The aim of impedance spectroscopy is to characterize the
electrical properties of devices or materials by the impedance function Z*(ω). It is defined by
the ratio of the voltage between two electrical ports of a
sample object and the resulting current through the ports.
The ratio of U0 and I0 and the phase angle j are determined by the electrical properties of the sample. For simple calculation and representation of the formulas, it is convenient to use complex notation.
|Voltage:||U(t)*(ω) := U0cos(ωt) =Re[U*(ω) exp(jωt)]|
|Current:||I(t)*(ω) := I0cos(ωt+φ) =Re[I*(ω) exp(jωt+φ)]|
|I*=I'+jI''; I0 = √[I'2+I''2]; tan(φ)=I''/I'|
where U*, U', U'', U0, I*, I', I'', I0 and j all are frequency dependent. For a sample with linear electrical response, the ratio of U*(ω) and I*(ω) does not depend on the magnitude U0 of the applied voltage and the measurement result can be reduced to one complex function which can be defined by several basic representations. The most common one is the impedance
Other often used representations are
|admittance:||Y*(ω) := 1/Z*(ω)|
|capacity:||C*(ω) := -j/(ωZ*(ω))|
|inductance:||L*(ω) := -jZ*(ω)/ω|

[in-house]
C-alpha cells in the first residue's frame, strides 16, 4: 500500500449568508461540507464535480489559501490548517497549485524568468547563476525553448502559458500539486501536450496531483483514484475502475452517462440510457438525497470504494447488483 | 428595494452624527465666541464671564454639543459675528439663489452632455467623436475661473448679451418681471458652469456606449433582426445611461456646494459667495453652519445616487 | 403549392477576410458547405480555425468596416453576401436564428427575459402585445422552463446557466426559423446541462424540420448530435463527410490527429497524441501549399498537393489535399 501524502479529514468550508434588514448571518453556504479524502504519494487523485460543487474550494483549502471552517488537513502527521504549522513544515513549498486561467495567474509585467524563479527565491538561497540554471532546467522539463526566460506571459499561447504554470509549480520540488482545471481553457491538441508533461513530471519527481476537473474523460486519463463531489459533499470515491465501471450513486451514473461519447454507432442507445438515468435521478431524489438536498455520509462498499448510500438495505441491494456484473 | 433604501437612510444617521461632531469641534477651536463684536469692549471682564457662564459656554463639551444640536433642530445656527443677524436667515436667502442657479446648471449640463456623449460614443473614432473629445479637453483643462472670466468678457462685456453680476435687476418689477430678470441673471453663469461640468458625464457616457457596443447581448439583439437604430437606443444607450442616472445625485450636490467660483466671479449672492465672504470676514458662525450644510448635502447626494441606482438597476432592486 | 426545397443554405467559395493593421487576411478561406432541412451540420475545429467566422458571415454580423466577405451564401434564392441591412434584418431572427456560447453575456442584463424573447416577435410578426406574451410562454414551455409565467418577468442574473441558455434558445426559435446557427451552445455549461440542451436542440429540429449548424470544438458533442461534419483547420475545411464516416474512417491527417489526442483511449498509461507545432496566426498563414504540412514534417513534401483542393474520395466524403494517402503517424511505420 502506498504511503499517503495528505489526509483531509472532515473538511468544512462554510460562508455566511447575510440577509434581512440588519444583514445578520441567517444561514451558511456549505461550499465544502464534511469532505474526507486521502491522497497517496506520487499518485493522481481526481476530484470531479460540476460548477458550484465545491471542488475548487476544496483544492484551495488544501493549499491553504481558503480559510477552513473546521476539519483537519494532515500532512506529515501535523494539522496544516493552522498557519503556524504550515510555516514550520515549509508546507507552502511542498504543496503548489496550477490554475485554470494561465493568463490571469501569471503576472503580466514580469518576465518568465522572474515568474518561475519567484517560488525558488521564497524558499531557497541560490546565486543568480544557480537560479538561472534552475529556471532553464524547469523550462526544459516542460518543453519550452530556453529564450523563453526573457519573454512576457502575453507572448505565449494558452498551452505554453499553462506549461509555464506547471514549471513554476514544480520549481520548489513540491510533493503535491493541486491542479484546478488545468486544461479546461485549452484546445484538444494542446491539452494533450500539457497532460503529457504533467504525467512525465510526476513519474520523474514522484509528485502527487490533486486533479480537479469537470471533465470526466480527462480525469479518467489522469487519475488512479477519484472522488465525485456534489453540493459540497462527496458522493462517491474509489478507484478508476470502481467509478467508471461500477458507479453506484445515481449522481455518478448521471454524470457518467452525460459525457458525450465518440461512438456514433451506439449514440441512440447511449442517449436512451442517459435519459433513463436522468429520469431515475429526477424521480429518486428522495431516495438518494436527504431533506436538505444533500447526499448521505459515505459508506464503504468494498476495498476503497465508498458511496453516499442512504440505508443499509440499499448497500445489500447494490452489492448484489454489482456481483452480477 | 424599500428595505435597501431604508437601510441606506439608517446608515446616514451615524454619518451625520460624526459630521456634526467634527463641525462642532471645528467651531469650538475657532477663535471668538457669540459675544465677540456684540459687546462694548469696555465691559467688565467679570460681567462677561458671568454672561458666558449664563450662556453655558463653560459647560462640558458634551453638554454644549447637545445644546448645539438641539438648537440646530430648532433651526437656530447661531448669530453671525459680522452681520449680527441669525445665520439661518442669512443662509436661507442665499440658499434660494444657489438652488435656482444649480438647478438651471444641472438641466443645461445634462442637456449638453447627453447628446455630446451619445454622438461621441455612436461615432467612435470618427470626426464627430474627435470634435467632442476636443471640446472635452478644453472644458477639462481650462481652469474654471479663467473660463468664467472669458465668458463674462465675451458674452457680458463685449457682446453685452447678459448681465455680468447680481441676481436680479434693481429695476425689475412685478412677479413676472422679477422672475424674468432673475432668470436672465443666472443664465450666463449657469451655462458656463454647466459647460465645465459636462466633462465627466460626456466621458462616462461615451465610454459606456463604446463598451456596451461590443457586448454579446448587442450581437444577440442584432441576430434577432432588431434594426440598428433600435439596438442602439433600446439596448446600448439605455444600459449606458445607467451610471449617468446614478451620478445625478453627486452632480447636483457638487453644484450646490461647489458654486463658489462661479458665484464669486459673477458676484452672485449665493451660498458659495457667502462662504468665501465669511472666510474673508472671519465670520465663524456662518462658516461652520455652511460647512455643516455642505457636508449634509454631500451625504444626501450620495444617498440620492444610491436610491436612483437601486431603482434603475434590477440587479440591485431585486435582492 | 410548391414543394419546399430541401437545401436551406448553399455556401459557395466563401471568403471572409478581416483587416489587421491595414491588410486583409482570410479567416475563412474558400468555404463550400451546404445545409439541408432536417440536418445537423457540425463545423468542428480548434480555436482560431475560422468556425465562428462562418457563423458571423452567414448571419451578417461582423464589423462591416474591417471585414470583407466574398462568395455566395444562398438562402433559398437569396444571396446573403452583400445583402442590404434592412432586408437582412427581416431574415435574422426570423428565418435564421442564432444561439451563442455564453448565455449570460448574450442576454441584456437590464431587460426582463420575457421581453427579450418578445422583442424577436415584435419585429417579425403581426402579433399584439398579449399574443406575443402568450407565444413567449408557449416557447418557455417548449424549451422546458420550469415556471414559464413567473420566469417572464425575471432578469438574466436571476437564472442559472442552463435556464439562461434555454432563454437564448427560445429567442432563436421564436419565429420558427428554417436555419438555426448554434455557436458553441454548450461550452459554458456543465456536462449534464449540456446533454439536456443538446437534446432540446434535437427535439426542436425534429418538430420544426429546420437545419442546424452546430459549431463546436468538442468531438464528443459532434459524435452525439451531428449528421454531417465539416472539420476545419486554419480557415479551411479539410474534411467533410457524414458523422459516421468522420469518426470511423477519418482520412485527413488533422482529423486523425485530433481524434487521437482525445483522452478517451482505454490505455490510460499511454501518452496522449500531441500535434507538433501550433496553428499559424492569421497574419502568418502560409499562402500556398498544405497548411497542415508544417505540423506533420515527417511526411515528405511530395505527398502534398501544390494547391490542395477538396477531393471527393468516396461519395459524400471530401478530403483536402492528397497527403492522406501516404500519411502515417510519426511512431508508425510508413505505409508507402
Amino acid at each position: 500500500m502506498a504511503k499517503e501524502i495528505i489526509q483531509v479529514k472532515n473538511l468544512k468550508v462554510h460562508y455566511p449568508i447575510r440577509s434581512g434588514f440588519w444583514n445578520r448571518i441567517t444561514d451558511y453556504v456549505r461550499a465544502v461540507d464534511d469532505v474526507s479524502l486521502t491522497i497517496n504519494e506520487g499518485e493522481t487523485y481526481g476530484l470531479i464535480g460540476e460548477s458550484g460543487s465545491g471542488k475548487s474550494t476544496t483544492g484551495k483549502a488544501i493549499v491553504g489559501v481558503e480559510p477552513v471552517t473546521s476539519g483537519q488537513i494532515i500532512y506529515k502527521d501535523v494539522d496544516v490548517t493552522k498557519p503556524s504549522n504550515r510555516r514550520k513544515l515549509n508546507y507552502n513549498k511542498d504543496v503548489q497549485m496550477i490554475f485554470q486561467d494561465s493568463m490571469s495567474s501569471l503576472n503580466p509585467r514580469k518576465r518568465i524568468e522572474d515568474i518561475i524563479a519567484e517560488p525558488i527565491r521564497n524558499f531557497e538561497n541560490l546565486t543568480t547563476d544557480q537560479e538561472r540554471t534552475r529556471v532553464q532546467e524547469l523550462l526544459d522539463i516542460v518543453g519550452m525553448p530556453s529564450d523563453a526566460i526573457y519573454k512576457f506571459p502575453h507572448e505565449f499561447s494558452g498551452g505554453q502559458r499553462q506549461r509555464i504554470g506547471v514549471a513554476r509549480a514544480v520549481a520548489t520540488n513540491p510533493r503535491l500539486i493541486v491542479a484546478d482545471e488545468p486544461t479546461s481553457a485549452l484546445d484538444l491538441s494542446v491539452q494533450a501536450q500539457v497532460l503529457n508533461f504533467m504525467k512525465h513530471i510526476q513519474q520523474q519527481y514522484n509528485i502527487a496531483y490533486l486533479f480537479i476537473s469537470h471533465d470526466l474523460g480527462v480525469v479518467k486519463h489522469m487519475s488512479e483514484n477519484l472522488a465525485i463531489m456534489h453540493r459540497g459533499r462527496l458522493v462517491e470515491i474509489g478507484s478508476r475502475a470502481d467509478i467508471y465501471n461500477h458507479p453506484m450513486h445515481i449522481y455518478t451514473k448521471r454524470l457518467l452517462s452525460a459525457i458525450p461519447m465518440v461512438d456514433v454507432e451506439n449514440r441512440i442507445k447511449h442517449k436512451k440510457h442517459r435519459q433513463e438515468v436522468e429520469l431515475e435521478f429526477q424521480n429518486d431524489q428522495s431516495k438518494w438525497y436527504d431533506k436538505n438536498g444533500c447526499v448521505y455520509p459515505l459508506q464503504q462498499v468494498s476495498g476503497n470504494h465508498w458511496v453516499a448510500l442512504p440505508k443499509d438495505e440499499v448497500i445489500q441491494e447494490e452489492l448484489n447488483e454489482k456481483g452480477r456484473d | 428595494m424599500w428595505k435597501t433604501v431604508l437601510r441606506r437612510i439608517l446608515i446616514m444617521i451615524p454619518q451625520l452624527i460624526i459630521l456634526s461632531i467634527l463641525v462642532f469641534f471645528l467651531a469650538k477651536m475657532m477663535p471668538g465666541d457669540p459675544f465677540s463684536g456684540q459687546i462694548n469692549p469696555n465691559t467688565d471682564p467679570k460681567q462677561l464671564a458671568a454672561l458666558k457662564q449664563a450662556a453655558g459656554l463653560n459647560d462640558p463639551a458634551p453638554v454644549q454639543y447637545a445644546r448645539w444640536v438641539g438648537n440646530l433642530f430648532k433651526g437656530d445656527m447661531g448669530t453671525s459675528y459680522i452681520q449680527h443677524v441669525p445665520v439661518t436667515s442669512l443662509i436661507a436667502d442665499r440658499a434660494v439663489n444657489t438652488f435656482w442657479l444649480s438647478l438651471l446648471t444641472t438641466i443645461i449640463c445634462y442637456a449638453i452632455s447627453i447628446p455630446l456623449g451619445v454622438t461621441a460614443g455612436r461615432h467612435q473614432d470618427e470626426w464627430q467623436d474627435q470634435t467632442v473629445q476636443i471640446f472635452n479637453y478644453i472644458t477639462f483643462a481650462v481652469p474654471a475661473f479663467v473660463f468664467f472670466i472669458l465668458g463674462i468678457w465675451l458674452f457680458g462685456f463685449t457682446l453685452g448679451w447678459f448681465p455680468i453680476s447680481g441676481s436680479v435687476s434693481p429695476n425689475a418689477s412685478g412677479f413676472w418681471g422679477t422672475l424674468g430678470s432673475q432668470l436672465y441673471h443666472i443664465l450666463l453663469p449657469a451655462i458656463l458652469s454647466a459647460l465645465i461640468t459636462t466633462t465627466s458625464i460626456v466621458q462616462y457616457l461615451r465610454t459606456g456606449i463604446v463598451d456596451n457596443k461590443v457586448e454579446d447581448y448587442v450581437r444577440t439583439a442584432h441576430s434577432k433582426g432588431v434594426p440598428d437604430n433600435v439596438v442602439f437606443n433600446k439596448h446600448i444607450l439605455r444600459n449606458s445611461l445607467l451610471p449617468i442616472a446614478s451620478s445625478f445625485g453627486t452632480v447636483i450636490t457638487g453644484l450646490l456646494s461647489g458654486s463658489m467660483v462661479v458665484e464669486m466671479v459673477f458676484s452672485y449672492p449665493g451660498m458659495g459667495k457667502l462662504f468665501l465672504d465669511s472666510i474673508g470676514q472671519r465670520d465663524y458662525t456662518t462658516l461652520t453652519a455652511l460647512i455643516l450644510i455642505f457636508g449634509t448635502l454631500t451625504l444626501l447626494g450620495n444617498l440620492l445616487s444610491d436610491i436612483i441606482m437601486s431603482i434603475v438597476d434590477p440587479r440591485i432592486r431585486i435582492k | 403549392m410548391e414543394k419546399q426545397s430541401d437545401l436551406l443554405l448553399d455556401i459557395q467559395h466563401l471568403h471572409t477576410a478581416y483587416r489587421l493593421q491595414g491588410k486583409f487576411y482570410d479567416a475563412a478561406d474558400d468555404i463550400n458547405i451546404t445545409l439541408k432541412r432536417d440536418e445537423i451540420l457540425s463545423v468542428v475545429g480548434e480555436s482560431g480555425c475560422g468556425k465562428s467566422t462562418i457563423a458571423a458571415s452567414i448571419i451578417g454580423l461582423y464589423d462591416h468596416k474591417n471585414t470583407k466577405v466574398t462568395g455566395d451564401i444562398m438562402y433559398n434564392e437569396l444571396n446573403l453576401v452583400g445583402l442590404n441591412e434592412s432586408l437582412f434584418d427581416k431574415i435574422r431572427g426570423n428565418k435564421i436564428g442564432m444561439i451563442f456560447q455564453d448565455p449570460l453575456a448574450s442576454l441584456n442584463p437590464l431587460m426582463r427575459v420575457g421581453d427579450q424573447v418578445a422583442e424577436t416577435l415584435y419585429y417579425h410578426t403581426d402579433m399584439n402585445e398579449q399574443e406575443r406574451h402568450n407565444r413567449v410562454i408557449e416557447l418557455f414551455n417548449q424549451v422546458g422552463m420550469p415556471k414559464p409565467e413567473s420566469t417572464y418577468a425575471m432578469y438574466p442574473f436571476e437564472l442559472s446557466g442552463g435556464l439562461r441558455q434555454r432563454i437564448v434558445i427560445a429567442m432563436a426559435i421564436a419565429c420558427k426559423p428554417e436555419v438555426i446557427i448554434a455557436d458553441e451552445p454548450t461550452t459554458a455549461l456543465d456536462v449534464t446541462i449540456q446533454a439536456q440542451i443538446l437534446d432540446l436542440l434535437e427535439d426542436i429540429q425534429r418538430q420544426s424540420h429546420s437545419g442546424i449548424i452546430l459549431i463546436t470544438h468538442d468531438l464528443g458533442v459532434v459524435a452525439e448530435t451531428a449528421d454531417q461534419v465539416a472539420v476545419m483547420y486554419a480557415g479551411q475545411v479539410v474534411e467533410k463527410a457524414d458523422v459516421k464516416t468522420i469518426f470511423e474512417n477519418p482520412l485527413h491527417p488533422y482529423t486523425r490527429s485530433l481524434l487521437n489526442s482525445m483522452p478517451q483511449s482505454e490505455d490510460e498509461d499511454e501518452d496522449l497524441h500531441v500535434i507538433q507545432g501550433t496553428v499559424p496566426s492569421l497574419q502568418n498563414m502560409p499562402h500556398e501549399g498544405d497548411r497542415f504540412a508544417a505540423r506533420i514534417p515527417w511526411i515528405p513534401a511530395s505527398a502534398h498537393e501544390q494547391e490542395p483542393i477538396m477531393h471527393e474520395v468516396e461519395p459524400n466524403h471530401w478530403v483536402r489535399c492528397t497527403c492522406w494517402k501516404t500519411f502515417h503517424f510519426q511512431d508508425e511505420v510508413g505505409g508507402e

These representations show the following properties.
For an ideal resistor or conductor with resistance R and conductance S=1/R, Z*(ω) = R, and Y*(ω) = S.
For an ideal capacitor with capacity C0, C*(ω) = C0. If a material is placed between two electrodes, C*(ω) is directly proportional to the complex material permittivity ε*(ω).
For an ideal inductor with inductance L0, L*(ω) = L0. If a material is placed into an inductive coil, L*(ω) is directly proportional to the complex material permeability µ*(ω).
The used representation depends on the sample type and the personal preference of the researcher. In practice, samples are never ideal. Nevertheless, one generally selects a representation close to the electrical sample type. E.g. a mainly capacitive sample generally is represented in terms of C*(ω). Independent of the actual representation, one should keep in mind that they all contain the same information, i.e., the sample response current to an applied voltage.Other frequently used representations are defined as ratios of real to imaginary part of the representations shown above. These are
|loss factor||tan(δ) := -Z'(ω)/Z''(ω) = -C''(ω)/C'(ω)|
|phase factor||tan(φ) := 1/tan(δ).|
The corresponding loss and phase angles are shown in the figure above.
In impedance spectroscopy Z*(ω) is measured over a broad
frequency range e.g. from mHz to several GHz in order to get as most
information as possible.